The COVID-19 pandemic has caused a significant backlog in health care services, which has worsened in recent months as patients return to doctors’ offices, according to a new report.
In response, the Ontario Medical Association has again called for the adoption of its five-point plan to improve healthcare. The plan aims to reduce waiting times and expand mental health and addicted services, improving home and community care, enhancing public health and pandemic preparedness, and giving each patient a team of digitally connected healthcare providers.
“We were dealing with long waits before the pandemic, but that added up with millions of patient procedures that have piled up and need to catch up,” said Rose Zacharias, president of the Ontario Medical Association. Medscape Medical News.
“It affects people’s quality of life, and it has become a heavy burden on mental health,” she said. “When we asked people about the most important issues in the upcoming elections, health care was their top priority.”
Association first published its five-point plan in October 2021.
‘We need doctors’
The backlog of epidemics has grown to nearly 22 million servings, representing an increase of one million in the past three months, according to an analysis by the association. The increase likely reflects the pause in non-emergency treatments and procedures as the Omicron variant became popular at the beginning of 2022.
Zakaria said patients are also beginning to re-engage in the health care system after waiting during the pandemic, and many of them are showing up sick and have more undiagnosed health needs.
The backlog includes a variety of services, such as routine checkups, child immunizations, diagnostic tests, and surgeries, as well as newly identified problems that now need treatment. Some patients may wait for more than one service.
“I work in the emergency department and in mental health care and I see people in crisis, and they sit and wait to receive care,” Zakaria said. “For example, over the weekend, many patients with addiction and at risk of harming themselves were waiting to be taken to a psychiatrist, with the longest waiting time being up to 80 hours.”
To address the backlog, the Ontario Medical Association has developed a set of 75 recommendations, The Ontario Prescription: Physicians’ 5-Point Plan for Better Health Care. The plan urges lawmakers to improve access to care and invest in the health care system over the next four years.
The plan’s first priority is to reduce waiting times and backlogs of services by addressing physician shortages, providing adequate funding for community hospitals and clinics, shifting more surgical services to community-based specialist environments, increasing the number of nurses and technicians for imaging services, and improving service integration across palliative care, and long-term care. home care, and community care.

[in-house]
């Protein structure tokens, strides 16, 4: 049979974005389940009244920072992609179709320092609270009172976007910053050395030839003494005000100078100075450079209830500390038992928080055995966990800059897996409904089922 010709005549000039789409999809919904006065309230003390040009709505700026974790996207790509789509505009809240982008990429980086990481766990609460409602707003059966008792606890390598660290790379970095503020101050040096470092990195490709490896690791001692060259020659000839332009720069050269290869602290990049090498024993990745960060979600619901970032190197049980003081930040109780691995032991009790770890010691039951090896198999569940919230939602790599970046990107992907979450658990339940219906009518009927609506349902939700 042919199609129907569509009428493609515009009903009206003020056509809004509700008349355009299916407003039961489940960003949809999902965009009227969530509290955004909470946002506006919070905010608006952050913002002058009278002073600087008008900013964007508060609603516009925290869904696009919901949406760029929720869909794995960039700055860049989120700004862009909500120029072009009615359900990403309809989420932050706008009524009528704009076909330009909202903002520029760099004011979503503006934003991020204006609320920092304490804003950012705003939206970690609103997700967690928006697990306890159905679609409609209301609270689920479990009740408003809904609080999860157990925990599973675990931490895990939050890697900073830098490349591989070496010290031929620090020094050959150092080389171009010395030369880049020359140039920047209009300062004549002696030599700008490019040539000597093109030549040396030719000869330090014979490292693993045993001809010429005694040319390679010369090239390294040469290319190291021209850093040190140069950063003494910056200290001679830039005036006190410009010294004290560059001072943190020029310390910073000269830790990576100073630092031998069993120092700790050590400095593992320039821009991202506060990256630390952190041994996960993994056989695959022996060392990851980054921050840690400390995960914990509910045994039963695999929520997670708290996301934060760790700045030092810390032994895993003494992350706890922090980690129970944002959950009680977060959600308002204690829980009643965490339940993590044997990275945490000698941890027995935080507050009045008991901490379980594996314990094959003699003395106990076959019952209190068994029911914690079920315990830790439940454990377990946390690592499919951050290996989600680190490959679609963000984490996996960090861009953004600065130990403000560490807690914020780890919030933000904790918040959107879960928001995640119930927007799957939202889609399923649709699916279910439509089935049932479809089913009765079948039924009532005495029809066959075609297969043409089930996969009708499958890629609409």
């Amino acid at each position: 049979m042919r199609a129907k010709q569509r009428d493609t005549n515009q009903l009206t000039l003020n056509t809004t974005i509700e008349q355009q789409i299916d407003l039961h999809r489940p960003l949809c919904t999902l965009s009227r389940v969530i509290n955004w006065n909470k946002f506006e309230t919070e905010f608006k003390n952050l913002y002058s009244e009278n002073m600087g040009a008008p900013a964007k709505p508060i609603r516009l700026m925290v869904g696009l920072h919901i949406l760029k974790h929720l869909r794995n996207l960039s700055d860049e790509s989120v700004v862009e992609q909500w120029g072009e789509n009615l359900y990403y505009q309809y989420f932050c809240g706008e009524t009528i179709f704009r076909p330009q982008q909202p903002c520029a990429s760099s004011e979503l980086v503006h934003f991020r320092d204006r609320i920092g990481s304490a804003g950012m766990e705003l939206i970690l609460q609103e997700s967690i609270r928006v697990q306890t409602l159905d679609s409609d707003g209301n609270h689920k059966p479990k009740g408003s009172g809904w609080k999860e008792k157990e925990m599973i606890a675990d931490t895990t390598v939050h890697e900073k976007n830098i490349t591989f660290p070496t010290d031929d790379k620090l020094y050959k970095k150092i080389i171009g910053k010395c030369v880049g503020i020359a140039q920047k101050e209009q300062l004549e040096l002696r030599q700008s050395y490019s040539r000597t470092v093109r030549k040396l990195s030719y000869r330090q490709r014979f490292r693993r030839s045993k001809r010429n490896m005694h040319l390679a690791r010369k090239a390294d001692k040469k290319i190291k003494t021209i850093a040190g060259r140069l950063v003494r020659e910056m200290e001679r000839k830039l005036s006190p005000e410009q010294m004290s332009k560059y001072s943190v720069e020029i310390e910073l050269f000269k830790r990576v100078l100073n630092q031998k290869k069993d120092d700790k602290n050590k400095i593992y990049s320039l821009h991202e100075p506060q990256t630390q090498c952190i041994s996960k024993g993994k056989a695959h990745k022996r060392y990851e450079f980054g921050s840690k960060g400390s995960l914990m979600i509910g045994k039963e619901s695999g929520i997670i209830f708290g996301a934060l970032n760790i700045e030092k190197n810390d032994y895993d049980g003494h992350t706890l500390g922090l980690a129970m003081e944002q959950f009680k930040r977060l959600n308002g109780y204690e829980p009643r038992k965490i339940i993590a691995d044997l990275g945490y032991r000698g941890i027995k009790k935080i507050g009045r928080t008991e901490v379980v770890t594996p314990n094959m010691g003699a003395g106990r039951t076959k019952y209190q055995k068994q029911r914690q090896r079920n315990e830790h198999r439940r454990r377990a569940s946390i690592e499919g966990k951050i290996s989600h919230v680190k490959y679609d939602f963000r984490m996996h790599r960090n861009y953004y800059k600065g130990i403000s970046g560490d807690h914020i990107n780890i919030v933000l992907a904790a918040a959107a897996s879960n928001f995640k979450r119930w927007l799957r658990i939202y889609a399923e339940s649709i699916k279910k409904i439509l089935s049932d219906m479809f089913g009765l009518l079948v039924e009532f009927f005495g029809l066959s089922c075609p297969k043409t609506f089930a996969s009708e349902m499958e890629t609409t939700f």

The next step is to expand mental health and addiction services in the community by improving consistency of care through regional standards, providing mental health support to frontline health care providers, continuing virtual mental health services, and increasing mental health initiatives in schools and communities.
The third priority is to improve and expand home and other community care by including home care in primary care, making sure that people without a family doctor can access home care, increasing funding for home care, and hiring enough skilled staff to provide this care , and giving a tax break to families that employ a full-time caregiver.
The fourth priority is to strengthen public health and pandemic preparedness by providing a predictable funding formula for local public health units, investing in better public health information systems, and conducting an independent and unbiased review of the response to the COVID-19 pandemic.
The fifth priority is to give each patient a team of healthcare providers and connect them digitally by increasing support for team-based and integrated care, increasing the number of care coordinators, and expanding virtual care.
The plan also makes 12 recommendations for addressing health care challenges unique to northern Ontario, where patients tend to be older and sicker, on average, than the rest of the population.
We need doctors immediately in our area. We wait 30% longer for knee surgeries and 65% longer for MRIs because we lack the resources,” said Stephen Wehrjoki, MD, a family physician in Dryden. Medscape Medical News. Dryden is located between Thunder Bay and Winnipeg, both of which are about a 4 hour drive away.
“All the pressures felt by the rest of the province have been magnified in smaller areas,” he said. “People have worse outcomes because diagnosis and treatment are delayed.”
“Everyone is struggling”
Zakaria said this year’s elections will make a difference in healthcare policy in the coming years. The Ontario Medical Association ranked each party’s political program and public policy announcements with regard to whether they align with the Five Point Plan.
Ratings range from one to three stethoscopes, with one stethoscope representing modest commitment to address priorities, two stethoscopes representing moderate commitment, and three stethoscopes representing the greatest commitment.
Out of a maximum of 18 stethoscopes, each party fell between a 9 and 11. The New Democratic Party of Ontario had 11 stethoscopes, followed by the Progressive and Liberal Conservatives, 10 each, and the Greens, with nine.
“From children to parents to grandparents, everyone has health problems,” Zakaria said. “What Ontario doctors want to make clear is that it is not a mystery how to align ourselves with what people need in our health care system.”
The report was published by the Ontario Medical Association, which represents more than 43,000 physicians, medical students and retired physicians in the province.
Ontario Medical Association. Posted online October 26, 2021. full text